The aged care royal commission is uncovering widespread and disturbing problems in residential and at home services. Peter Leith gives his view on the root of the issues.
Peter Leith is 90 and describes himself as ‘half-deaf and half-blind’, but he has the vigor of an opinionated 30-year-old layered with decades of wisdom and experience.
Each year, the Australian aged care industry presents a number of state and national seminars and conferences.
Expert ‘guest speakers’ from throughout Australia and overseas include academics from teaching or research fields, aged care workers, senior executives of aged care facilities and medical specialists in gerontology, dementia and Alzheimer’s.
Workshops and panel discussions or ‘forums’ are a feature of these events. The ‘panels’ rarely, if ever, include people who are elderly or who are in residential care themselves.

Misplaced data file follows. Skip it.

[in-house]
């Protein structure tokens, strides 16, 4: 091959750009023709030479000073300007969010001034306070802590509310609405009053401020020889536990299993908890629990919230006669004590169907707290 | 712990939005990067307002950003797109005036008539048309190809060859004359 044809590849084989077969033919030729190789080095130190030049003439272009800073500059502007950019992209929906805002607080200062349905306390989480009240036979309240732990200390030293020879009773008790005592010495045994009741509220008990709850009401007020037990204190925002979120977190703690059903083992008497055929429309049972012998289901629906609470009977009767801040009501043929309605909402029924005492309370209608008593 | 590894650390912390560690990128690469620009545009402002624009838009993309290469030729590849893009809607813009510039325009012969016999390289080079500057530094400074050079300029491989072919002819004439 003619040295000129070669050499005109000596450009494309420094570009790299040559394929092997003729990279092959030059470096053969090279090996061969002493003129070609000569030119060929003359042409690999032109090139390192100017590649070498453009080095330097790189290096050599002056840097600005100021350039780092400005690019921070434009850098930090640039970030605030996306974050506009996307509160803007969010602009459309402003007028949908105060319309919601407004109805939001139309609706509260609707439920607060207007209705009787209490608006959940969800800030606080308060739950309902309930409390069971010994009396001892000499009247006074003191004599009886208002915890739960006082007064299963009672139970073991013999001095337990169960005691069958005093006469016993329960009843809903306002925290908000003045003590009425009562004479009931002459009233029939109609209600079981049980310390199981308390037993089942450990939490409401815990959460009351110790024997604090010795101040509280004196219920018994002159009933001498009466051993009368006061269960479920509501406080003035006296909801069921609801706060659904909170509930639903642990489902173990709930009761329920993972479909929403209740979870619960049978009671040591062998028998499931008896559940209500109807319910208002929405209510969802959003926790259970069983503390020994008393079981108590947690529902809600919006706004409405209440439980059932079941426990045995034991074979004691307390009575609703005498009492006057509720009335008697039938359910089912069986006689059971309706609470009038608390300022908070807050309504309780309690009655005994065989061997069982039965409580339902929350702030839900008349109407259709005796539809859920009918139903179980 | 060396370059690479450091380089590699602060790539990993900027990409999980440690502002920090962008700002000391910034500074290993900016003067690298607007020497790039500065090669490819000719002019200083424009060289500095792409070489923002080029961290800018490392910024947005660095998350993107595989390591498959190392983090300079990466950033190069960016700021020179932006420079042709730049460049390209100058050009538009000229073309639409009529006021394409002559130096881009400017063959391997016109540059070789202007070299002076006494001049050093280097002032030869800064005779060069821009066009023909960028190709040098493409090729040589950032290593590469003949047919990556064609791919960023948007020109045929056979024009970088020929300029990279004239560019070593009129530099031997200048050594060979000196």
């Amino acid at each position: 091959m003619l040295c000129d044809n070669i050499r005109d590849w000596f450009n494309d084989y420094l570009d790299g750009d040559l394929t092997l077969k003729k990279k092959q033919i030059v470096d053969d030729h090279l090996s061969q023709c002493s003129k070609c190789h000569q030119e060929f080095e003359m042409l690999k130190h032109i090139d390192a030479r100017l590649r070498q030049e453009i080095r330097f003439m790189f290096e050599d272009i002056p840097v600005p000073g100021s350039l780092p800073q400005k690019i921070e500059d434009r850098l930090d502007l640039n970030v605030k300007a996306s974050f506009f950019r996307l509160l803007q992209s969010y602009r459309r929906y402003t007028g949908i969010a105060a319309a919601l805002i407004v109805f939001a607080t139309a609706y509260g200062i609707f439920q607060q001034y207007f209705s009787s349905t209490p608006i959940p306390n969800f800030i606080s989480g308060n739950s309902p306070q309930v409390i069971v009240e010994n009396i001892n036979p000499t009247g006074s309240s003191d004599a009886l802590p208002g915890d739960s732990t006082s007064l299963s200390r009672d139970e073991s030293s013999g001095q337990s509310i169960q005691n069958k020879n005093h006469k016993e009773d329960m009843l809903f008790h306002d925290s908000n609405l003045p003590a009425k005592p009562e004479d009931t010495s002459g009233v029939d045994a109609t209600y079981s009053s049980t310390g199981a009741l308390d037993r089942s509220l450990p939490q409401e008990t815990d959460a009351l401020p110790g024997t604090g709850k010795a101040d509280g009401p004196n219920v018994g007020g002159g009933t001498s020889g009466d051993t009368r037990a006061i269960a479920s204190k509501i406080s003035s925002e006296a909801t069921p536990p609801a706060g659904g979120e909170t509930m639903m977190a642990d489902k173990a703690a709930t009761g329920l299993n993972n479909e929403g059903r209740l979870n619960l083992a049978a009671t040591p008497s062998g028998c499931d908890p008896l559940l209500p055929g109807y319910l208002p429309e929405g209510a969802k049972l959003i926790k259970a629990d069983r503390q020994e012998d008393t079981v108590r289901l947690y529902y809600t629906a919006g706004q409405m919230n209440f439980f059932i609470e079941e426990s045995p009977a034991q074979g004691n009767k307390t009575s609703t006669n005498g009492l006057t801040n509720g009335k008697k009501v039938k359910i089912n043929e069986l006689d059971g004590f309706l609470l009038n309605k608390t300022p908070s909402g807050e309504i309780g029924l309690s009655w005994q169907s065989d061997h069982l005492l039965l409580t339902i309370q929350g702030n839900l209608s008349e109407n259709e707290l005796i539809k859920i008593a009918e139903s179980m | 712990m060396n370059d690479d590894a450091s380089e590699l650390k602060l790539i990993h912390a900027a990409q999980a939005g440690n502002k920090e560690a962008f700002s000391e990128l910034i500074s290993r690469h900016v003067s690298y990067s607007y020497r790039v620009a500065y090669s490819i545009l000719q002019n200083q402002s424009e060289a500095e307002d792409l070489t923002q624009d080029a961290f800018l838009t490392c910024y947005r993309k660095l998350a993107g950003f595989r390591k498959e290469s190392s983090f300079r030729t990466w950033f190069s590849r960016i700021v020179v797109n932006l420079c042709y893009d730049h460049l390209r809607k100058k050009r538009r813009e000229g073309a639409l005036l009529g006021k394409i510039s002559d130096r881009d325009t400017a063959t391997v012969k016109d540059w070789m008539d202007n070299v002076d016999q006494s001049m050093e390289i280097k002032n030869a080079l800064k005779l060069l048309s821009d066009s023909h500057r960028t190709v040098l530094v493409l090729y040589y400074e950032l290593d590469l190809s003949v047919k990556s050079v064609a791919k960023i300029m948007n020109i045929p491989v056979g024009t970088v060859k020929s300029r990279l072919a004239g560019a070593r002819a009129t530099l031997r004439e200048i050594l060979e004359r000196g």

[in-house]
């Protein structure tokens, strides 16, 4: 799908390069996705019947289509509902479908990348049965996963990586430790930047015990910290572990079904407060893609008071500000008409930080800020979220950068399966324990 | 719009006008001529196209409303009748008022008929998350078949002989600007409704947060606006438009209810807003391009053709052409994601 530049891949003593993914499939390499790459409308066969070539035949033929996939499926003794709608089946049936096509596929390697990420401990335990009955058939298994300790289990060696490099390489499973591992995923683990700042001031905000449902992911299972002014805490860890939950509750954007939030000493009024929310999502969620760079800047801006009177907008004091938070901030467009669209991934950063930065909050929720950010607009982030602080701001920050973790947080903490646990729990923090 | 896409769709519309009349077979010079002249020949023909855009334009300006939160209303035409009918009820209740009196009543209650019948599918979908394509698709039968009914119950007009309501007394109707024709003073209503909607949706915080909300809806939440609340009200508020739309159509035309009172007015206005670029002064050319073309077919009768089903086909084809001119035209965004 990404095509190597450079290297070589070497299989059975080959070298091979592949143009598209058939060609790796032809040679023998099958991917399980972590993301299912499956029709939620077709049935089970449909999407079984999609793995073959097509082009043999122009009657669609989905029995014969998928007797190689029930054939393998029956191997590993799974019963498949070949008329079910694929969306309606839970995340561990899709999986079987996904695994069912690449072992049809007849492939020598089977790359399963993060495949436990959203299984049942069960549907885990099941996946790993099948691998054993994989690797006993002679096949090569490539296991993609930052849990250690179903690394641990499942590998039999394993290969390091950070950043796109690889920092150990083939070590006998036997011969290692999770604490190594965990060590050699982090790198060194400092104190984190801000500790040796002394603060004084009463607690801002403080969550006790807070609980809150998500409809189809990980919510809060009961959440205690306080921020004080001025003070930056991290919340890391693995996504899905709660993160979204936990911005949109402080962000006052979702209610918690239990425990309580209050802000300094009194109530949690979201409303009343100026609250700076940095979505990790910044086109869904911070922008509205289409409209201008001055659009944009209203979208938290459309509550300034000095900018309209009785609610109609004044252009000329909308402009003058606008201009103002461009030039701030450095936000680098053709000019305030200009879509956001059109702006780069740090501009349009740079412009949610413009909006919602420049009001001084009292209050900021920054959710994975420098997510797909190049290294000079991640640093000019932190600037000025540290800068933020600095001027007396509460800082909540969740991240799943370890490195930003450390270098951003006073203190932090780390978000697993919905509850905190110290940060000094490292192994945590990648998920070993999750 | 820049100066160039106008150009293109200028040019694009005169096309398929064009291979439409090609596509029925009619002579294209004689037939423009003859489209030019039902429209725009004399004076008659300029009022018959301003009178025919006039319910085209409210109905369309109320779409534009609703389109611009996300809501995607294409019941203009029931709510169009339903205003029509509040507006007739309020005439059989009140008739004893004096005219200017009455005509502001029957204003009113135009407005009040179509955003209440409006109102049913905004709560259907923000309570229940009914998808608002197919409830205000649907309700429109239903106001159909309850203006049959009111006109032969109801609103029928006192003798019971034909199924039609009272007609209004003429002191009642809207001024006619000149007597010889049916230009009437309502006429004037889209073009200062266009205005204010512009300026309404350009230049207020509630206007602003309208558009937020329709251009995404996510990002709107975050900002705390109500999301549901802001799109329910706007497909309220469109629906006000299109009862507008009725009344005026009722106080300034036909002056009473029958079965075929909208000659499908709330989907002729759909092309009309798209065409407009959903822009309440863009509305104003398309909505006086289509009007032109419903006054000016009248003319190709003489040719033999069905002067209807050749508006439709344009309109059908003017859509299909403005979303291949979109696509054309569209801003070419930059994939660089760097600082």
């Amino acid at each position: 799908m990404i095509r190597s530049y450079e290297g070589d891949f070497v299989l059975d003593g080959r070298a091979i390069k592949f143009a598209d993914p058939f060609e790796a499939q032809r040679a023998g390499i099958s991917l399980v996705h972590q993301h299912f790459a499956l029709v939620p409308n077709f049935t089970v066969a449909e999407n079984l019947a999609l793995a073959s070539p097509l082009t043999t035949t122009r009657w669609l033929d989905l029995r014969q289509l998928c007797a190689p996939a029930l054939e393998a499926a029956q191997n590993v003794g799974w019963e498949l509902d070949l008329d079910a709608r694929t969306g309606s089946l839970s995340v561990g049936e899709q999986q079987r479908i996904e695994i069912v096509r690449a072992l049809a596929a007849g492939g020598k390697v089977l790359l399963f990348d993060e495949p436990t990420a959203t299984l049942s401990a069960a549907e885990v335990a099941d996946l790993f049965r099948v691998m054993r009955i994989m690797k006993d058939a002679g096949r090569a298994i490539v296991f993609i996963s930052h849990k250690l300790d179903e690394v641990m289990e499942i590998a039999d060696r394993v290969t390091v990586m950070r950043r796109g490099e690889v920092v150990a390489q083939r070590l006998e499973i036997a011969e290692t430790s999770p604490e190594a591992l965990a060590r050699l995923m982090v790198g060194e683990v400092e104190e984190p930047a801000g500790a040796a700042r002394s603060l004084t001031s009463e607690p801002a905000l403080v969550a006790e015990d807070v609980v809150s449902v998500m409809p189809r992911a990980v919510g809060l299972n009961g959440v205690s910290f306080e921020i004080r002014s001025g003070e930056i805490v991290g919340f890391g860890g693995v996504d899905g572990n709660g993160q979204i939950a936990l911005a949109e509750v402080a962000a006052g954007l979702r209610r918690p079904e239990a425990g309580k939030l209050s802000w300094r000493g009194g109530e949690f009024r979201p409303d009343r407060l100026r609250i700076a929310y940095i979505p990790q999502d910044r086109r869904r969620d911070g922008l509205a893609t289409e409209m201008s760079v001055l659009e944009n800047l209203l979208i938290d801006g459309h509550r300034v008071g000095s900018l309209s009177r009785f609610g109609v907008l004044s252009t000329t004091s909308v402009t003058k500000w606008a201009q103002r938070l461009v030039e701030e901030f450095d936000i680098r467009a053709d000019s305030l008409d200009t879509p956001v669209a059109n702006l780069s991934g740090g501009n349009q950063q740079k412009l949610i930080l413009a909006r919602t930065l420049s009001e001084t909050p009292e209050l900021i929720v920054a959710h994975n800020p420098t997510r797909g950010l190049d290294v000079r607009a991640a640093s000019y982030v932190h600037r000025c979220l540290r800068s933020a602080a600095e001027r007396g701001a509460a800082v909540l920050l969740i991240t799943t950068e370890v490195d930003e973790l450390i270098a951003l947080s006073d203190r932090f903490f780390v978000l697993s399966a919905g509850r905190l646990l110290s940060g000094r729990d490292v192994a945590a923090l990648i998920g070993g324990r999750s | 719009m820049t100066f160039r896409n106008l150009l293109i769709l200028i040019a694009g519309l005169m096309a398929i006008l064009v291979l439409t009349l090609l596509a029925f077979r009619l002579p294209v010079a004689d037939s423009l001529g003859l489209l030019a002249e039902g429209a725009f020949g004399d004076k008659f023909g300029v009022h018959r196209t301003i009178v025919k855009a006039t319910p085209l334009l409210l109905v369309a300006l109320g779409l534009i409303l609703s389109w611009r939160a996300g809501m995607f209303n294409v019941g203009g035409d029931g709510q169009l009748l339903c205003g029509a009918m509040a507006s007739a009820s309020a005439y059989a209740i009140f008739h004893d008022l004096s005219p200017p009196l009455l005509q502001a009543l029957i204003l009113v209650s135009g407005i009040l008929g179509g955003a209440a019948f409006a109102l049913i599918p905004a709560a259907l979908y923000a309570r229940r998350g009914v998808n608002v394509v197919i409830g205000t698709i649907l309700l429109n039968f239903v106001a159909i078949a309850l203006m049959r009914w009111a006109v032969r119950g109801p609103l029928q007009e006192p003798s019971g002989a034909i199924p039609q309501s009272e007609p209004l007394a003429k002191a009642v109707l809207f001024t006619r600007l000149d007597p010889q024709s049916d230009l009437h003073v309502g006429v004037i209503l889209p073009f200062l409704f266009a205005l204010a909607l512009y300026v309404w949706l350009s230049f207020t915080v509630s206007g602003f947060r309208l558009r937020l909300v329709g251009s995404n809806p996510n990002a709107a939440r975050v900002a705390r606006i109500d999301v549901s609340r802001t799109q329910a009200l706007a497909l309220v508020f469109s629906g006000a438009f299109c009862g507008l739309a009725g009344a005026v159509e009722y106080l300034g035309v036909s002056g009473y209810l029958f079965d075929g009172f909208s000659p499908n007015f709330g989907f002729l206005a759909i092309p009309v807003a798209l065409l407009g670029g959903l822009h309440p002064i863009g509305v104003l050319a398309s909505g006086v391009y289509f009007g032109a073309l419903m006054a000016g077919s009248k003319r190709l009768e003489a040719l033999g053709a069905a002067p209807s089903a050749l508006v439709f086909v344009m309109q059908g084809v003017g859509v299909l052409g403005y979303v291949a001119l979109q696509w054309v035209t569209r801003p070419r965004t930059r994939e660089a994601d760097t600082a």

Once, (but only once) as a then 84-year-old, I was invited to join such a panel as an old but “non-resident-in-aged-care” person. The other two ‘oldies’ on the panel were residents of a facility run by a not-for-profit organisation.
This session, and the panel discussion, was very poorly attended and only by ‘frontline workers’. None of the guest speakers, or ‘stars’, attended.
For me, both then and ever since, this has illustrated the fact that the aged care industry talks about and down to its customer base, but seldom talks with them.
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